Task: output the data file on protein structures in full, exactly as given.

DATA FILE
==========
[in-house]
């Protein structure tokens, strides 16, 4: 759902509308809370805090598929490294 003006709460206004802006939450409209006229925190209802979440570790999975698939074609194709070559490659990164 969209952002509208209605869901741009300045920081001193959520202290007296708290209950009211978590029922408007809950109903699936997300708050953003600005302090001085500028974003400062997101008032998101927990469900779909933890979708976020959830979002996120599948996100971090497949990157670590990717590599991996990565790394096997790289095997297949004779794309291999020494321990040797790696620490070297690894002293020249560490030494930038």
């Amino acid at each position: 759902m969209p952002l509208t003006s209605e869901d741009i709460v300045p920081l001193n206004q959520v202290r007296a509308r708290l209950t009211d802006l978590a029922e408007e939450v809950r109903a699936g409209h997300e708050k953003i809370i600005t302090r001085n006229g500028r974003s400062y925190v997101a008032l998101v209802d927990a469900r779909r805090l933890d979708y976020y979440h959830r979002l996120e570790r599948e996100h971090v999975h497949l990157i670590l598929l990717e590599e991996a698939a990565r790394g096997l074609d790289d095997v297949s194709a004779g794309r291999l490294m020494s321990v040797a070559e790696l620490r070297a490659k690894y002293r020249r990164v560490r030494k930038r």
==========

[in-house]
């Protein structure tokens, strides 16, 4: 759902509308809370805090598929490294 003006709460206004802006939450409209006229925190209802979440570790999975698939074609194709070559490659990164 969209952002509208209605869901741009300045920081001193959520202290007296708290209950009211978590029922408007809950109903699936997300708050953003600005302090001085500028974003400062997101008032998101927990469900779909933890979708976020959830979002996120599948996100971090497949990157670590990717590599991996990565790394096997790289095997297949004779794309291999020494321990040797790696620490070297690894002293020249560490030494930038």
């Amino acid at each position: 759902m969209p952002l509208t003006s209605e869901d741009i709460v300045p920081l001193n206004q959520v202290r007296a509308r708290l209950t009211d802006l978590a029922e408007e939450v809950r109903a699936g409209h997300e708050k953003i809370i600005t302090r001085n006229g500028r974003s400062y925190v997101a008032l998101v209802d927990a469900r779909r805090l933890d979708y976020y979440h959830r979002l996120e570790r599948e996100h971090v999975h497949l990157i670590l598929l990717e590599e991996a698939a990565r790394g096997l074609d790289d095997v297949s194709a004779g794309r291999l490294m020494s321990v040797a070559e790696l620490r070297a490659k690894y002293r020249r990164v560490r030494k930038r």